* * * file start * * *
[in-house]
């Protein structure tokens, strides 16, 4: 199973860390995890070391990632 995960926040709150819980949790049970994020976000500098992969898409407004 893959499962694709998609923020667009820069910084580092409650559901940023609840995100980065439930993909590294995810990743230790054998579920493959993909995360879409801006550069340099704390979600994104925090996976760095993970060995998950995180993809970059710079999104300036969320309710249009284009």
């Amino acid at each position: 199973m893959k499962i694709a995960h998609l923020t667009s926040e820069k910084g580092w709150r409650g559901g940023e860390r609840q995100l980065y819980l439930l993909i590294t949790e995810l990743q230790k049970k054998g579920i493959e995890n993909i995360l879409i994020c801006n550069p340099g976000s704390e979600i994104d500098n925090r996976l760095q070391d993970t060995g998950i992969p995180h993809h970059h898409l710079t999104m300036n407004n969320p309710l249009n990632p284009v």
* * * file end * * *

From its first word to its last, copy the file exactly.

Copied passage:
[in-house]
């Protein structure tokens, strides 16, 4: 199973860390995890070391990632 995960926040709150819980949790049970994020976000500098992969898409407004 893959499962694709998609923020667009820069910084580092409650559901940023609840995100980065439930993909590294995810990743230790054998579920493959993909995360879409801006550069340099704390979600994104925090996976760095993970060995998950995180993809970059710079999104300036969320309710249009284009």
């Amino acid at each position: 199973m893959k499962i694709a995960h998609l923020t667009s926040e820069k910084g580092w709150r409650g559901g940023e860390r609840q995100l980065y819980l439930l993909i590294t949790e995810l990743q230790k049970k054998g579920i493959e995890n993909i995360l879409i994020c801006n550069p340099g976000s704390e979600i994104d500098n925090r996976l760095q070391d993970t060995g998950i992969p995180h993809h970059h898409l710079t999104m300036n407004n969320p309710l249009n990632p284009v």